Chairman Lynch, Ranking Member Grothman, Distinguished Members of the Subcommittee,

Thank you for the privilege to provide testimony today. I served 38 years in the United States Army, concluding as Commanding General, US Army Europe (2014-2017). I now serve as the Pershing Chair in Strategic Studies at the Center for European Policy Analysis (CEPA) in Washington DC. A native of Florida, I currently live in Frankfurt, Germany. I am grateful for the opportunity to provide testimony on the situation in Ukraine, which is informed by my military experience, living in Europe, and a recent visit to Kyiv as part of a delegation led by the Atlantic Council to meet with President Zelenskyy and other senior Ukrainian government officials and Members of the Rada.

Russian forces are like a boa constrictor around Ukraine. If the Kremlin can bring about a collapse of the Ukrainian economy and the Ukrainian government, it will not have to attack or worry about sanctions. The Kremlin’s aim is to present Ukraine as a failed state, to collapse the government, to force concessions, and ensure Ukraine never becomes an integrated member of the West within the European Union or NATO. If they can do this by applying constant pressure on Ukraine’s borders without attacking, which they are doing now, then this approach will continue indefinitely. Putin also seems intent on applying maximum pressure on the West in this self-manufactured crisis, in hopes that Ukraine or NATO will eventually make concessions. But while the West seeks to avoid conflict — and is continually surprised that a leader would threaten to initiate a large-scale war in Europe in the 21st century — Russia is in a wartime mindset.

At the same time, however, the Russian General Staff is putting in place all the assets needed to give President Putin multiple options, including launching an attack if necessary. Based on the current deployments, and the language coming from the Kremlin, I believe that a new offensive within the next two weeks is very possible but not inevitable. I do not, however, see anything that gives me optimism at this point. There are no signs of de-escalation from the Kremlin, only escalation. Russian naval ships continue to arrive in the Black Sea, and while they could have paused in Tartus to signify the Kremlin’s willingness to de-escalate, they stayed only very briefly on their way to the Straits. The Kremlin has already moved more than 100,000 well-equipped troops to the Ukrainian border in the east and north, including in Belarus. Thousands of Russian troops and military capabilities have been in Crimea and Donbas since Russia’s illegal and illegitimate invasion of Ukraine in 2014. Russia has developed advanced electronic warfare capabilities, and other so-called hybrid capabilities, to create ambiguity and slow response times.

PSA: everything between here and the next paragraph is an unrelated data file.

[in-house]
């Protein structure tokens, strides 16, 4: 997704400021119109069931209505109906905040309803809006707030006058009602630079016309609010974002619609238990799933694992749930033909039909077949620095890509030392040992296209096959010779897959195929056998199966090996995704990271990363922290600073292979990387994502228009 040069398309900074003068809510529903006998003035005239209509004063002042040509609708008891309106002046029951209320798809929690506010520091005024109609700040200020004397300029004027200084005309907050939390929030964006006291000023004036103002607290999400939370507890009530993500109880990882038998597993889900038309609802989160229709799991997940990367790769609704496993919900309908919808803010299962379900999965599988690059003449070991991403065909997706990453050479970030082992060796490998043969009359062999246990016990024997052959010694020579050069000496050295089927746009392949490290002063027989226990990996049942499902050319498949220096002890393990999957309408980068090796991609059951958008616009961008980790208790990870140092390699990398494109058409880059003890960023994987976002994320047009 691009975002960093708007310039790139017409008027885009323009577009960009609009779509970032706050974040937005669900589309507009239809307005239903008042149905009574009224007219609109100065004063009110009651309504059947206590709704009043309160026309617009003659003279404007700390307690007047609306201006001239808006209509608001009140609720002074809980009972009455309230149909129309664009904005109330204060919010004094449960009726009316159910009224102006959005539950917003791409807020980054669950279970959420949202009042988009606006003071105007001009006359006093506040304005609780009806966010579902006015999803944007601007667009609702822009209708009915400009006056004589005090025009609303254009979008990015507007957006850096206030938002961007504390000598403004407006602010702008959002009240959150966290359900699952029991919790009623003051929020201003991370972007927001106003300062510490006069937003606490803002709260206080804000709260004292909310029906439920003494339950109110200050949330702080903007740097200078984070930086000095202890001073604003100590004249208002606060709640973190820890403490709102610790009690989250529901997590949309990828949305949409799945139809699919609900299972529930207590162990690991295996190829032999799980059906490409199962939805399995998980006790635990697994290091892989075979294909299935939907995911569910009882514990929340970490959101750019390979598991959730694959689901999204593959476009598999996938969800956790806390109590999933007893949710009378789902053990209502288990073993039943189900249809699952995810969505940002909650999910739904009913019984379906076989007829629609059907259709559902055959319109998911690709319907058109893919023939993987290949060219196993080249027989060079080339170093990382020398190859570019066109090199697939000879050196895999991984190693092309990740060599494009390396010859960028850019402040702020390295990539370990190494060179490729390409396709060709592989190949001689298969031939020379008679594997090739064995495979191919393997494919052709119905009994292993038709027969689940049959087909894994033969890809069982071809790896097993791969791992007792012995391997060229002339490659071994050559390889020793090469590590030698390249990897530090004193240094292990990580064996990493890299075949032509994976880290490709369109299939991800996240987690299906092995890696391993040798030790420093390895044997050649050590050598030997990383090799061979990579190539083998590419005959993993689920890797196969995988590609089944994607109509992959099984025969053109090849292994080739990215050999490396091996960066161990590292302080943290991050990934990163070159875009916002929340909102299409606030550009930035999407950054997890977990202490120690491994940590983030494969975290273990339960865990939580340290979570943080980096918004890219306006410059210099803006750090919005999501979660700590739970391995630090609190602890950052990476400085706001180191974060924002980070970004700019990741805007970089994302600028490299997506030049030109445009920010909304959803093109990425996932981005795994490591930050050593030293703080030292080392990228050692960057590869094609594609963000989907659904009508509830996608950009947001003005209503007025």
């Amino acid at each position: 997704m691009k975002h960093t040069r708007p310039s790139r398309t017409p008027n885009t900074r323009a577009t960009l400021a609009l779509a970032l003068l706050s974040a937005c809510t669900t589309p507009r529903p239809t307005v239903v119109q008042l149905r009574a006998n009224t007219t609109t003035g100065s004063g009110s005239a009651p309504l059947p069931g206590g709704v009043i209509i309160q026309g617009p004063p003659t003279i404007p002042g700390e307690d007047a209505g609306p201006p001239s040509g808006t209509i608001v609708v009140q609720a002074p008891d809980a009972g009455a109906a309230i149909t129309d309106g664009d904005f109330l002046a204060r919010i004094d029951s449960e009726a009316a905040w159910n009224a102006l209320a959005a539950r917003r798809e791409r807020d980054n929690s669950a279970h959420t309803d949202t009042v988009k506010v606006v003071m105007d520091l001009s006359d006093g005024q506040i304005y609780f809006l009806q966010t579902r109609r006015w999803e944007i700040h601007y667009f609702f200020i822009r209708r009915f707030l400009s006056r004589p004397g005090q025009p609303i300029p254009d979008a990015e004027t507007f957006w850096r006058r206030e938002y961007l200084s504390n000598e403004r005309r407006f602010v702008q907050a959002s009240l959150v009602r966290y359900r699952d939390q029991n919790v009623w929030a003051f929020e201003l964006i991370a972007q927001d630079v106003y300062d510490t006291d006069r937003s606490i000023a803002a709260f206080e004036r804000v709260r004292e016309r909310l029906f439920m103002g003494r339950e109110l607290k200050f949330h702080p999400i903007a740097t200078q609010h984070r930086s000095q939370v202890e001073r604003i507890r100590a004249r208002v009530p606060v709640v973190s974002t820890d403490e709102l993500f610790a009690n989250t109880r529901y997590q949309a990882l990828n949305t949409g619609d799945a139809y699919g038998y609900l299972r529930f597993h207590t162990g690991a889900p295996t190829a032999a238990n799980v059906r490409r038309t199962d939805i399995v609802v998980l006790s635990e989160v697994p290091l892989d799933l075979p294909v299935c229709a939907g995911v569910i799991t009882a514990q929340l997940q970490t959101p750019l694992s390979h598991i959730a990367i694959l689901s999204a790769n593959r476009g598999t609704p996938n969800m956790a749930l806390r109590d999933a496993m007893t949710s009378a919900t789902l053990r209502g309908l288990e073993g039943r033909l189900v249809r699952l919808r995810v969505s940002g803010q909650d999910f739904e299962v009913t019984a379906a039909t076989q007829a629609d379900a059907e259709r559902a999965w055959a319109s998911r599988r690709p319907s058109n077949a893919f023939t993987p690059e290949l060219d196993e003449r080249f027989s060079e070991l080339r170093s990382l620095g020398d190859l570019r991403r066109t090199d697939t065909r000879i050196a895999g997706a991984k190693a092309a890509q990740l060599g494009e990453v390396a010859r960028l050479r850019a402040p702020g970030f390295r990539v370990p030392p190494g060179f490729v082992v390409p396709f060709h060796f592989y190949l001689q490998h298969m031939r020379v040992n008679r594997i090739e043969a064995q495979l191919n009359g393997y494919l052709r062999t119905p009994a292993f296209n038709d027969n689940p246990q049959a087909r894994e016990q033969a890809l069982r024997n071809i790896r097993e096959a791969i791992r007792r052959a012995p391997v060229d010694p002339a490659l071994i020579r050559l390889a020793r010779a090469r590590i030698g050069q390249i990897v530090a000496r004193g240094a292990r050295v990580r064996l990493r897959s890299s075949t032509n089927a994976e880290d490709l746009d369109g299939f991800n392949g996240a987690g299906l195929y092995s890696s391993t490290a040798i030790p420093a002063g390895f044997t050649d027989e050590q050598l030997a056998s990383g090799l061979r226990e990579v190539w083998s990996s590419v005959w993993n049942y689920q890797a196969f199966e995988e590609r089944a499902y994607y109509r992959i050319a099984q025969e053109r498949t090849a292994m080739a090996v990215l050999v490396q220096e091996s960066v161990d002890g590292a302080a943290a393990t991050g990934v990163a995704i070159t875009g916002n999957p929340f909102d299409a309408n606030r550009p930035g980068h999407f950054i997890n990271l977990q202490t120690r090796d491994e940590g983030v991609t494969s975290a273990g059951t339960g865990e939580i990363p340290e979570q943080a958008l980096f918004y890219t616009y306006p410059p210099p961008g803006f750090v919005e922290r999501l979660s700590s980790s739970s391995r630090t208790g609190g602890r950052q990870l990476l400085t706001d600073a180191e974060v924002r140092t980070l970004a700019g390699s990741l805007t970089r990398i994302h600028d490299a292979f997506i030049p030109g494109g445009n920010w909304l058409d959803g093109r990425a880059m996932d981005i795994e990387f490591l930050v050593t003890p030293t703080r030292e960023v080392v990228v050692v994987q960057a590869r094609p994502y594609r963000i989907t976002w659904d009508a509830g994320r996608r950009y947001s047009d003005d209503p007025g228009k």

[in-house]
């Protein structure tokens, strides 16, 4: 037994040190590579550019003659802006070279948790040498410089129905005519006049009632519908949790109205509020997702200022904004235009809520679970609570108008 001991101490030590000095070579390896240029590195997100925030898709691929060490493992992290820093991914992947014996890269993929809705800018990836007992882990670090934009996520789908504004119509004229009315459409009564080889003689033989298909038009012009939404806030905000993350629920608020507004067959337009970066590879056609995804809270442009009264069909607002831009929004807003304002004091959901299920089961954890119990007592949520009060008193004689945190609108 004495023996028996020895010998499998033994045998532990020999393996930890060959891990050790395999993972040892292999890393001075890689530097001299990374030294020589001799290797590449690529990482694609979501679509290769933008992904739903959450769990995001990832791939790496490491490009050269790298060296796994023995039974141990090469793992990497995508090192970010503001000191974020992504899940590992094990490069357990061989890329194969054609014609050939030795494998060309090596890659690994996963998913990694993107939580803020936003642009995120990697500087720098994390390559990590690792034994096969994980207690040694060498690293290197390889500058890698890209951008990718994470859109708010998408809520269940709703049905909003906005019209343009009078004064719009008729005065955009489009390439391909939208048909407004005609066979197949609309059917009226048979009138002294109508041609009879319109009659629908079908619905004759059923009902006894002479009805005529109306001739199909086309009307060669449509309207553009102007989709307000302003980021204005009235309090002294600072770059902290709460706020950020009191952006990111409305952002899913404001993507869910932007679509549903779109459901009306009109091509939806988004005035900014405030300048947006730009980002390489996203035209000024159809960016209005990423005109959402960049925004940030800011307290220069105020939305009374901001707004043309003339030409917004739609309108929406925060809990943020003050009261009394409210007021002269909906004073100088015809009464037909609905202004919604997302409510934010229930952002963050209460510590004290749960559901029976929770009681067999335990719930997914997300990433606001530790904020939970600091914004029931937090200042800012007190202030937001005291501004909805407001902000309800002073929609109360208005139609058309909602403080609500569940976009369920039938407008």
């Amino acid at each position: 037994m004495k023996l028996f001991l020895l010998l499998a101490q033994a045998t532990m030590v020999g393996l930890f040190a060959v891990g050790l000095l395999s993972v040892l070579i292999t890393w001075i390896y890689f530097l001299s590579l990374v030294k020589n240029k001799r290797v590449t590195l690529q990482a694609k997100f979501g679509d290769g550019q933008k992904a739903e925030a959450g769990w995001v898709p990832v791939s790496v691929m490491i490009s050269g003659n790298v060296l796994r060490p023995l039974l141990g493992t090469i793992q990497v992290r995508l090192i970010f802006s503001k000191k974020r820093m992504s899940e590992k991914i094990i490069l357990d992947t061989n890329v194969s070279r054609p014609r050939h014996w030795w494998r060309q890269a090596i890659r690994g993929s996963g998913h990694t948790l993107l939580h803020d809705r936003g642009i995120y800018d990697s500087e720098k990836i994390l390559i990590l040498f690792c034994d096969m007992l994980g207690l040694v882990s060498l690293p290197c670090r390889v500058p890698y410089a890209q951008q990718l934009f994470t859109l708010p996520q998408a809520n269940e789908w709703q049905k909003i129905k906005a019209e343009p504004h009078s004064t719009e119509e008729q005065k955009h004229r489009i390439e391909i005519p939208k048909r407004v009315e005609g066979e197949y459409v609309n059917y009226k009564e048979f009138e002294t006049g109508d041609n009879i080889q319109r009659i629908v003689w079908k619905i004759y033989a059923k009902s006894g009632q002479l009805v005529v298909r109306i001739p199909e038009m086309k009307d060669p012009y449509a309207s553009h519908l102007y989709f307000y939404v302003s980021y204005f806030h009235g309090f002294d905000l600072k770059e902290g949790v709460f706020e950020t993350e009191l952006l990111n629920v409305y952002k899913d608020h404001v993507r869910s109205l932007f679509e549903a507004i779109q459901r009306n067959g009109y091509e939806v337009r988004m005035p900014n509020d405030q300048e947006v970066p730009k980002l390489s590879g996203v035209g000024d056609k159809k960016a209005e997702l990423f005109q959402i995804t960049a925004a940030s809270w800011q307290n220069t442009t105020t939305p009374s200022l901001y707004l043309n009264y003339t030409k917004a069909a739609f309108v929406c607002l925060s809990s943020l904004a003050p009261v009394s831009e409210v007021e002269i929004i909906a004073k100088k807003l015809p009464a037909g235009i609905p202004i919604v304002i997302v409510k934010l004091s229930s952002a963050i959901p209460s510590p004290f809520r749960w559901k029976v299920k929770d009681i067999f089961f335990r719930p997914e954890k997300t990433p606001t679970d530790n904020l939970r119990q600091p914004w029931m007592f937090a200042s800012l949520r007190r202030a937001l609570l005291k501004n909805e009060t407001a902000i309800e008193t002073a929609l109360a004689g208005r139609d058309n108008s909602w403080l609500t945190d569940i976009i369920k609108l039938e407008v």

I think we will know more in the next ten days. In a way, it feels like we are watching a slow-motion train wreck happening before our eyes and we cannot seem to stop it. Make no mistake, Putin is driving that train.

I also think we need to recognize that Belarus is a key part of this entire crisis. I believe that President Lukashenko will be gone by this summer, and that the Kremlin will send him into retirement and replace him with their own guy. What we are seeing now is the next phase in the process of bringing Belarus formally and finally into the Union State with Russia. This has long-term implications for Putin remaining in power and the increased threat posed by Russian troops being permanently stationed in Belarus, next to the very vulnerable Suwałki Corridor.

What would a new Russian offensive look like? The most recent intelligence reports suggest that it could occur before or, more likely, shortly after the conclusion of the Beijing Winter Olympics, once all Russian ships currently underway from the Baltic Sea arrive in the Black Sea, and after the conclusion of the Russia-Belarus military exercises in Belarus.

I do not believe that a massive assault on all fronts or single, large-scaled attack towards Kyiv is likely as it will generate too many Russian casualties and is not actually necessary to achieve the Kremlin’s strategic aims. A new offensive is more likely to be a continuation or expansion of the current conflict, particularly along the coasts near Odesa and the Sea of Azov. This could include a series of rolling, limited objective operations to (1) demonstrate that the Kremlin is not deterred by NATO, (2) further weaken the government of Ukraine, (3) limit Russian casualties, (4) facilitate support and logistical sustainment of operations, and (5) frustrate Western decision-makers with actions below some perceived threshold of violence in an attempt to avoid sanctions. The Kremlin could also pause the pressure, wait, and resume operations — the same pattern it has employed since 2008 in Georgia.